Other designs of fiber amplifiers are well-known in the art, and are described, for example, in U.S. Pat. No. 4,923,279.
Turning now to FIG. 2, fibers 10 and 40 are joined by a fusion splice 60. It is desirable for the total splice loss associated with splice 60 to be less than 0.3 dB in order to achieve optimum performance in the optical communication system.
For illustrative purposes, one procedure for making fusion splices is described below. Splice losses less than 0.3 dB, and as low as about 0.1 dB, have been achieved by using this procedure to join standard communication fibers to amplifier fibers having a core diameter of about 2.27 μm.
In accordance with the illustrative procedure, the respective ends of fibers 10 and 40 that are to be joined are first prepared and then assembled in a conventional fusion splicing apparatus. (Fusion splicing apparatuses using, e.g., flames, electric arcs, or tungsten filaments as heat sources are well known in the art and are readily commercially available.)
Techniques of end preparation are well known in the art. By the use of such techniques, each of the ends to be joined is desirably cleaved such that it is inclined no more than 1° from a plane perpendicular to the longitudinal axis of the fiber. After the ends are prepared, the fibers are mounted and aligned in the splicing apparatus.
In order to avoid necking down of the splice region due to surface tension effects during fusion, it is desirable to program the splicing apparatus to move the fiber ends together, during fusion, through a predetermined distance (referred to as "stroke") beyond the point at which they touch such that the necking is exactly compensated. Alternatively, it is desirable to move the fiber ends together through a predetermined distance past the touching point before fusion, such that the unheated fibers bow outward from the line along which they have been advanced. The predetermined distance is adapted such that the relaxation and straightening of the fibers during fusion advances the fiber ends together just enough to counteract the effect of necking.
A length of, typically, 0.5-5 mm, including the contact point and portions of both fibers, is then subjected to heat treatment. That is, heat is exemplarily applied by an oxy-hydrogen torch flame. A longer section of fiber can be heated by moving the flame along the fiber. A temperature gradient is produced in the fiber being heated that typically declines from a maximum near 2000° C. to 500° C. over a distance of about 4 mm on each side of the center of the flame. The temperature is within about 10% of the maximum over a total length of, typically, 2-3 mm.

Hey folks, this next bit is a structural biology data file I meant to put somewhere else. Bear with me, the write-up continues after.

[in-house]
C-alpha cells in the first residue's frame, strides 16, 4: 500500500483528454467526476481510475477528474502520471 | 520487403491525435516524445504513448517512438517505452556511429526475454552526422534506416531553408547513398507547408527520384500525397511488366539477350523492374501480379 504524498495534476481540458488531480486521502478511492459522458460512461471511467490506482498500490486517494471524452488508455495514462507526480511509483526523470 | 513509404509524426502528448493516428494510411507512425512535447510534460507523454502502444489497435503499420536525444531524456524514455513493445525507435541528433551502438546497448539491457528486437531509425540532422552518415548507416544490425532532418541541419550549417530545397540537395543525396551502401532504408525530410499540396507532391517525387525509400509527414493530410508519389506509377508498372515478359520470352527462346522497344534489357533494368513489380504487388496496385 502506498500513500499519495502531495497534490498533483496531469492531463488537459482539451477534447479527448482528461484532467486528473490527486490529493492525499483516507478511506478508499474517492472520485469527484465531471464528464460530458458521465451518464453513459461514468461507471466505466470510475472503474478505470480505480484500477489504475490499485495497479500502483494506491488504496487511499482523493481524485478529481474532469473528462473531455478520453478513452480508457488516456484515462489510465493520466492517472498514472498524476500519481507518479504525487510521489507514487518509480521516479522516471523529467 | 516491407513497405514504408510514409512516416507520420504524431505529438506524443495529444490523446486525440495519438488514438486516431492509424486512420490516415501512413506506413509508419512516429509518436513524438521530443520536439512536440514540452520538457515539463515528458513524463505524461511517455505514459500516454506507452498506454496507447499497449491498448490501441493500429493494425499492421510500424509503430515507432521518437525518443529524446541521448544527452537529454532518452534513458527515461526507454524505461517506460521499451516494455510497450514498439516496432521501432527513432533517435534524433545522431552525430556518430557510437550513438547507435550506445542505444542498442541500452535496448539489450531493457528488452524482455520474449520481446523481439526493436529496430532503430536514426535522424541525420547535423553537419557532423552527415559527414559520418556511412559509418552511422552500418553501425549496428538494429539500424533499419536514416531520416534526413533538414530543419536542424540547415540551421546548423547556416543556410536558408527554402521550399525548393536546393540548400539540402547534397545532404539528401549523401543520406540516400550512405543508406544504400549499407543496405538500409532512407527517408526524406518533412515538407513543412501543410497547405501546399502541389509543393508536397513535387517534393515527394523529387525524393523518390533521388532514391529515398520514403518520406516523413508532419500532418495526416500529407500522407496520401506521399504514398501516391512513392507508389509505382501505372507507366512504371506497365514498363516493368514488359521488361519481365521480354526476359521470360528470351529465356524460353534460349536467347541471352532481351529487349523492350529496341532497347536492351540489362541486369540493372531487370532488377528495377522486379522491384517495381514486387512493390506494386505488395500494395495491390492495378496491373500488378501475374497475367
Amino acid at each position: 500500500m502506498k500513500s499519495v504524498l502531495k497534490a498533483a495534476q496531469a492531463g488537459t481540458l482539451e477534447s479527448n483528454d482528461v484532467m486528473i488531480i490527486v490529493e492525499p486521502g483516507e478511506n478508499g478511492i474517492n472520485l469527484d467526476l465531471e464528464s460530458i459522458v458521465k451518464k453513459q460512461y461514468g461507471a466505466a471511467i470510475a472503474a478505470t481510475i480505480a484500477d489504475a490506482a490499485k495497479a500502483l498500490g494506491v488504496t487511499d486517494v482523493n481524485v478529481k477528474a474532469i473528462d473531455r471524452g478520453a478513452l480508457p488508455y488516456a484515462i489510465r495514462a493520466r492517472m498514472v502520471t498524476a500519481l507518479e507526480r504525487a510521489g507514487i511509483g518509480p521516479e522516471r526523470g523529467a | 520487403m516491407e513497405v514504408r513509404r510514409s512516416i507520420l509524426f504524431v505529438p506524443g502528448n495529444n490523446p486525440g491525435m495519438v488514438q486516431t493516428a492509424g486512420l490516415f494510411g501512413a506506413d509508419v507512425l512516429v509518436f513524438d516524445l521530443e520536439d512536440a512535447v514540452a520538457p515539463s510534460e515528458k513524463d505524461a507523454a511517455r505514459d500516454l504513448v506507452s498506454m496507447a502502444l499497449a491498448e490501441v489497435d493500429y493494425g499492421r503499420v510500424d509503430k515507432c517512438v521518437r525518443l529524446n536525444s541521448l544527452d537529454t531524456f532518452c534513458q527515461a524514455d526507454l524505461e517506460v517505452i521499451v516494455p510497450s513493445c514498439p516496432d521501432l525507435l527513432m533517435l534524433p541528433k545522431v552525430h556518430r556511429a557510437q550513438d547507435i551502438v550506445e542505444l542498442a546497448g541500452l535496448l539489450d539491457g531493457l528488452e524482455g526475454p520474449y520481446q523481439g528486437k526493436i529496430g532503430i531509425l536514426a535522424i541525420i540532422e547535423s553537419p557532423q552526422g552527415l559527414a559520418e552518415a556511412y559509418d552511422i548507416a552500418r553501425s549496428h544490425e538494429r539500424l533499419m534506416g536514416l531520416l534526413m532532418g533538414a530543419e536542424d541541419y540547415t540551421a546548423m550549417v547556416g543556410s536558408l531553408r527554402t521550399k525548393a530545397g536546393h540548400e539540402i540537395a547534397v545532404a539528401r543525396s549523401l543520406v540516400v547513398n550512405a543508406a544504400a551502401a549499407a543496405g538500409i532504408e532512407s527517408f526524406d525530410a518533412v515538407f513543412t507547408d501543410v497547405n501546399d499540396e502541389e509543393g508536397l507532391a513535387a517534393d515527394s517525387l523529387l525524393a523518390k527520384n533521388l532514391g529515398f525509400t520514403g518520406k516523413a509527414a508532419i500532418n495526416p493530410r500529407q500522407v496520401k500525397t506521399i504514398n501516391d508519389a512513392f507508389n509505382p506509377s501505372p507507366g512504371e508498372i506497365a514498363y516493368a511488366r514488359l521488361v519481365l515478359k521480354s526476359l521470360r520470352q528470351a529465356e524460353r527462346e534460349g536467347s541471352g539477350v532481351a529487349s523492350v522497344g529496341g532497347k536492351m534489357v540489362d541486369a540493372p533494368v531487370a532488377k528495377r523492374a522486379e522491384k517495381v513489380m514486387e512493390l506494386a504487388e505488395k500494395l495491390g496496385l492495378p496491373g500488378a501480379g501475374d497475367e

The heat treatment involves the rapid heating of the splice region (i.e., over a length of 0.5-5 mm, as noted) to a peak temperature that lies generally in the range 1700° C.-2000° C., and maintaining the splice region at that temperature for a temperature-dependent time that lies generally in the range 1-200 seconds. That is, when the joint between the fibers is observed microscopically, a point of time can be observed, following the onset of heating, when the fiber ends coalesce and the joint disappears. When the optical loss of the splice is monitored by a conventional technique during the heat treatment, it is generally observed that this loss continues to decrease for a time period following coalescence, eventually reaching a minimum value and then beginning to increase. Thus, an optimum fusion time can readily be identified at a given temperature, such that the splice loss is minimal when the peak temperature is maintained for the optimum time period.
In this regard, reference is usefully made to FIG. 1 of Krause, et al., cited above, which depicts the dependence of splice loss on fusion time, at various temperatures, for joints between pairs of identical fibers of a particular design, namely single mode communication fiber having an outer cladding diameter of 125 μm, a GeO2 -SiO2 core having a Δ+ of 0.25% and a depressed index deposited cladding of F-P2 O5 -SiO2 with a Δ- of 0.12%. (By Δ+ is meant the refractive index difference between the core and pure silica, normalized to the silica refractive index. Similarly, by Δ- is meant the refractive index difference between pure silica and the cladding portion contiguous to the core, similarly normalized.) From that figure, it is evident that optimum fusion times typical of such a fiber range from about 1 second for a peak temperature of 2000° C. to about 200 seconds for a peak temperature of 1700° C. As explained by J. T. Krause, et al., cited above, diffusion occurs during such an extended heat treatment. As a result, with reference to FIG. 2, the core of fiber 10 tapers out toward the larger core of fiber 40 in splice region 60.